Andrew Fidel Fernando is ESPNcricinfo's Sri Lanka correspondent. @afidelf
English cricket occasionally seems so insular as to be self-defeating. From the outside, it seems its own self-contained weather system, sustained by internally-generated cold fronts, heat waves that never seem to last as long as they ought to, cyclonic events every few years, and although always moving from place to place across the cricketing map, rarely taking in the local air; frequently indifferent to the rest of the world, though of course convinced of its essential status within it.
(Is this harsh? I'm not so sure. Which other cricket country would at once have the self-confidence and the obliviousness to devise a league such as the Hundred? Franchise T20 leagues are doing roaring trade around the planet, folks. Read the room.)
Why self-defeating? Because there are those within this England system that maybe would be better off without this Olympic-level navel-gazing. Chief among this subset, perhaps, are England captains, for whom the leadership so often seems not like a podium upon which to flex, but a very grave cross to bear. Joe Root, Friday's centurion, and a player who would have waltzed into any team on the planet before becoming captain, has seen his batting average shrink since being anointed England leader.
Why is that? It's not totally clear. But it seems a possibility that the air is close at the summit of England's cricket. Closer than it is most anywhere else. Take the captains of their current opposition for comparison, for instance. Current leader Dimuth Karunaratne averages slightly more as captain than he does otherwise. Angelo Mathews, who led Sri Lanka most often in the last decade, averages 50.94 as leader, and 41.10 when not. Mahela Jayawardene, their most consequential leader of this century, averaged 59.11 in 38 Tests at the helm, and a full 12.5 runs lower otherwise.
The stats for Root, meanwhile? Even including his 168 not out in this innings, he's averaged 44.69 since becoming captain, compared to 52.80 before.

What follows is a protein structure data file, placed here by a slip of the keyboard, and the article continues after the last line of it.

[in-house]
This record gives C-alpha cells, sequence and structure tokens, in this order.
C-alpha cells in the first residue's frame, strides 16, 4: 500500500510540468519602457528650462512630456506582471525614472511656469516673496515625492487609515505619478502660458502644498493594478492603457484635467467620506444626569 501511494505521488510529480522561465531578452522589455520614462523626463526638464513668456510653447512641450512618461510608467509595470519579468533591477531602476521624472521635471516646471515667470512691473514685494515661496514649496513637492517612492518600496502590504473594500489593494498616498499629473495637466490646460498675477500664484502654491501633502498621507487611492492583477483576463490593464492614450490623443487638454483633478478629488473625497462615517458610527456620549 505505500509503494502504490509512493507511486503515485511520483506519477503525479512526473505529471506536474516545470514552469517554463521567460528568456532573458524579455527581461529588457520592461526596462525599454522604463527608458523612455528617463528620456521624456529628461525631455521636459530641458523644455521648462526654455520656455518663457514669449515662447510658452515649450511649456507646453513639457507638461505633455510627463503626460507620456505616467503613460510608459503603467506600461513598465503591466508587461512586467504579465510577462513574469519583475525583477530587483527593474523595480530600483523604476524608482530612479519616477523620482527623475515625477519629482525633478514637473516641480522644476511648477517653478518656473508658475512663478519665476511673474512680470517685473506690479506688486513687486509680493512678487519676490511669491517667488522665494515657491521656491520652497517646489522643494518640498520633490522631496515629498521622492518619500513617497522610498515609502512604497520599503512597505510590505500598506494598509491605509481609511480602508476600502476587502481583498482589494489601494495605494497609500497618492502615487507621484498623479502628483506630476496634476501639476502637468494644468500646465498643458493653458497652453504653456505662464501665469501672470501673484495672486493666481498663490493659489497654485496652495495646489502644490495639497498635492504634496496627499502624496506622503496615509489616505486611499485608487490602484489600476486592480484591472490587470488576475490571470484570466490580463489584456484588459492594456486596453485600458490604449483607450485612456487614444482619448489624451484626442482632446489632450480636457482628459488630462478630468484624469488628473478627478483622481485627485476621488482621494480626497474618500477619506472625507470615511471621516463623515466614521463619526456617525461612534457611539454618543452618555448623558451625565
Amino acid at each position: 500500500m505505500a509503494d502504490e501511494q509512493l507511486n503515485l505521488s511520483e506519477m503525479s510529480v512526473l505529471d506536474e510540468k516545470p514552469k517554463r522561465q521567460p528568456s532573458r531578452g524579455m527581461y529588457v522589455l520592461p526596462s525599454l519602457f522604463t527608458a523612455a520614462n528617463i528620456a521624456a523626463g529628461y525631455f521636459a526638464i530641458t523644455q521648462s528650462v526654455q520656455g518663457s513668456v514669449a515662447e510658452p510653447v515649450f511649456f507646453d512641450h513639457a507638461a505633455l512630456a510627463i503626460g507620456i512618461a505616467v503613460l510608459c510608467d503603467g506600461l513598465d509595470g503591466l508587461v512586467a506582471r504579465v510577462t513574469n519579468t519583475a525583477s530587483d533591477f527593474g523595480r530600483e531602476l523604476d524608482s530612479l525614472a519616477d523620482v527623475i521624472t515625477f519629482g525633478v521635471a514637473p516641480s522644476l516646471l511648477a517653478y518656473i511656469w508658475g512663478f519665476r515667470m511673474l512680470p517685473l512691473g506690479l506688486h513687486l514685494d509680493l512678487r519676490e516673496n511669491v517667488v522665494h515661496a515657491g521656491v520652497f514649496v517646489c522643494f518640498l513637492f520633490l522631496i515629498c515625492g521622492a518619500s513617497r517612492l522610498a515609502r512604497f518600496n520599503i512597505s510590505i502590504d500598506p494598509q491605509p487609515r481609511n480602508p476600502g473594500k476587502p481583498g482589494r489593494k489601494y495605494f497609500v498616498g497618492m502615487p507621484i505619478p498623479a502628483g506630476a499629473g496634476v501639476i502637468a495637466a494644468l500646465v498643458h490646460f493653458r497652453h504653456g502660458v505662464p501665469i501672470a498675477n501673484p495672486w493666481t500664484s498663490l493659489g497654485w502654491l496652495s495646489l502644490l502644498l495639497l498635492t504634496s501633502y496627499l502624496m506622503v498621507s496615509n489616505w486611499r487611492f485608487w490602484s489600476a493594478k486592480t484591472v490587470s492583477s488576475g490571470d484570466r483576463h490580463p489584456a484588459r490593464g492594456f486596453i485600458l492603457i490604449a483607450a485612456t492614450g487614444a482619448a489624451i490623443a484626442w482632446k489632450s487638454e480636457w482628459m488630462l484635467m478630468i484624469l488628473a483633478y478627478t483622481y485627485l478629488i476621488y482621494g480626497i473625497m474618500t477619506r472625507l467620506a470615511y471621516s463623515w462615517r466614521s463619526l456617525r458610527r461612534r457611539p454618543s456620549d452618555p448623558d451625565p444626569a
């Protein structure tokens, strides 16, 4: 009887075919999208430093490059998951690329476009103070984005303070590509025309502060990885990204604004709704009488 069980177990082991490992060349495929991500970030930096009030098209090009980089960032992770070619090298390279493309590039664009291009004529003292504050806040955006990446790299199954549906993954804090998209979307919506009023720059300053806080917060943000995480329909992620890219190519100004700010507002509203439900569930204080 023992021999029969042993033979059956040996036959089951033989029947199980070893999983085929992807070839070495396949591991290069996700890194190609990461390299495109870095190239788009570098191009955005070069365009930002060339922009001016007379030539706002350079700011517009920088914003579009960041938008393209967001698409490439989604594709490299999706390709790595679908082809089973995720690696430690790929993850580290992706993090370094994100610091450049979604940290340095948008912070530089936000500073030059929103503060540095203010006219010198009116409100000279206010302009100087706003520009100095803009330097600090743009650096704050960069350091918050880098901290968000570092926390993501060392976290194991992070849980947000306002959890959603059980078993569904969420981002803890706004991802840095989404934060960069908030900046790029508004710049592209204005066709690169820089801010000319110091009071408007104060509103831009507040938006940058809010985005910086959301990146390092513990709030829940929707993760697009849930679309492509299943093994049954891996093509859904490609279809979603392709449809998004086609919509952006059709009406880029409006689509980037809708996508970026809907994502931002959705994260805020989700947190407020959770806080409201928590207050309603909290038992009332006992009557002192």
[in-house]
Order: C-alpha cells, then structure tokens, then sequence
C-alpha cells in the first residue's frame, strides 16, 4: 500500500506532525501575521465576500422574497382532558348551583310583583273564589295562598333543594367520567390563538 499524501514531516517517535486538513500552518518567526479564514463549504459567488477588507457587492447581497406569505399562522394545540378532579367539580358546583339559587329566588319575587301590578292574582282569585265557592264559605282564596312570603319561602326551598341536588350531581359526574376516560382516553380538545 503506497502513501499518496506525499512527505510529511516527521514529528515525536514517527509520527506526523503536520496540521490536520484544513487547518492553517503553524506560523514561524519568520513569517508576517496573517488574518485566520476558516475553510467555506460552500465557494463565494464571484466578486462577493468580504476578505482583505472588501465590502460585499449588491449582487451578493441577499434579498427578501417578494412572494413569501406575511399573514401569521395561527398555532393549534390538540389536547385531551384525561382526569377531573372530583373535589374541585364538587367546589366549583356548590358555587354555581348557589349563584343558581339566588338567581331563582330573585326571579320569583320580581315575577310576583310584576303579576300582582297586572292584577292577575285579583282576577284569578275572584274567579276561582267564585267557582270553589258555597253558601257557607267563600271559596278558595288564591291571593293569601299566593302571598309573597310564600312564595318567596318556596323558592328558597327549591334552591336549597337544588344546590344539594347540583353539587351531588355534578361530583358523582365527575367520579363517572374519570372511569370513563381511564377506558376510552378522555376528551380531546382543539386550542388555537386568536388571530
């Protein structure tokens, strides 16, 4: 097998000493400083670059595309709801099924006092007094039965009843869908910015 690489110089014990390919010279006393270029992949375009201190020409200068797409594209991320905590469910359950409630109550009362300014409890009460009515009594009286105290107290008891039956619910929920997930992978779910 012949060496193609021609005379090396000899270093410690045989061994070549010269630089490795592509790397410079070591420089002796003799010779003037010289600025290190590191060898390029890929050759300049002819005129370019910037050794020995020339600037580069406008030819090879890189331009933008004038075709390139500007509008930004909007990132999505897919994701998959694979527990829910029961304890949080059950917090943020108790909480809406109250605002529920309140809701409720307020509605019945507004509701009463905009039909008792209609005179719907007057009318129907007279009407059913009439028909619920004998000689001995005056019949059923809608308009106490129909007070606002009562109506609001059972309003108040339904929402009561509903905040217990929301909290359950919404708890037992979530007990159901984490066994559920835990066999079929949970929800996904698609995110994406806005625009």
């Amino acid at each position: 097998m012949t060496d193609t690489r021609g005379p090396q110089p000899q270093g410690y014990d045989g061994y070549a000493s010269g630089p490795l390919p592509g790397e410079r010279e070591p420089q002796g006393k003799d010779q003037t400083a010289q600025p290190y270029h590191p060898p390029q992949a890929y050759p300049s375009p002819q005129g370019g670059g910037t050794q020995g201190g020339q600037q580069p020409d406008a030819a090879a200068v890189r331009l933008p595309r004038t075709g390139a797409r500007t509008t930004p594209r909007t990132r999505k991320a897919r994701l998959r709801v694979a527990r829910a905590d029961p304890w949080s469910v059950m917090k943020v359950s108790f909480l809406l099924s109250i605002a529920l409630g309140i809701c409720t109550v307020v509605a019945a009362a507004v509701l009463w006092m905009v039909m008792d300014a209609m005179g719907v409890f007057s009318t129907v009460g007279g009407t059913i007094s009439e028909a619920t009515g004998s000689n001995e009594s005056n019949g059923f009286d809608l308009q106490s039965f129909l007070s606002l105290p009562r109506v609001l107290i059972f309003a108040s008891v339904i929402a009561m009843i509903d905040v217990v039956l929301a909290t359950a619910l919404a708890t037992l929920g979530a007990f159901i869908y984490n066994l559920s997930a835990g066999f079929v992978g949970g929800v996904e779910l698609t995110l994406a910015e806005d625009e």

Is it possible that in as low-octane a series as this (there's an epic India series coming up for them, so let's not pretend this two-Test affair is anything more than it is), Root finds himself unshackled, even slightly, to the grave severity of his very serious position as the captain of ultra-important England? Is it possible that he tries more, enjoys batting more, is more himself, and vitally, for all the rest of us, plays innings that are fantastically fun to watch?
His previous hundred in the country in which he now averages most in (66.16 is his current average in Sri Lanka, by the way), was a joyous breeze of a thing: 124 off 146, full of spirited reverse-sweeps, exuberant swipes across the line, and delightful drives. In Galle, he has been on a more treacherous surface, but has coasted along at a strike rate of 66, moving constantly: taking those ones and twos, grooving very occasionally with a boundary, turning Sri Lanka into his own party island. (Thankfully this has all been without a lobster-red belly and roaring sense of entitlement.)
His innings in Sri Lanka have been so watchable that it is difficult to reconcile this Root with the batsman who is in danger of dropping out of the Fab Four - some would argue he already has - on account of his declining output. It is hard to see how this is the same guy who made a pained 14 off 58 against Pakistan in the last English summer. Or 17 off 59 against West Indies. Partly, this could have something to do with his outstanding technique against spin, which 98 Tests into his career, is a substantial strength in his game.
Sri Lanka's bowling coach David Saker agreed. "Joe understands how to play spin really well," he said. "He looked so good, and just him being so comfortable at the crease puts pressure on the bowlers straightaway. He plays back quite deep in the crease, and it's hard to put pressure on him. As soon as you try to get the ball a bit fuller he hits you down the ground. He also sweeps very well. He's always putting pressure on the bowler and it's hard to get into a groove against him because he hits you off that."
Real talk, though - even if Root goes on to get a big double hundred here, this is unlikely to be viewed as one of his more momentous innings. Such is England's climate that big performances against Sri Lanka are not worth all that much. (This particular opposition is also believed to be mediocre in even the most generous assessments - we're all just glad that after Thursday's relentless ineptitude Sri Lanka didn't show up to the ground wearing their trousers around their heads.)
And yet, what joy to watch Root bat here. Light, fleet-footed, unfettered.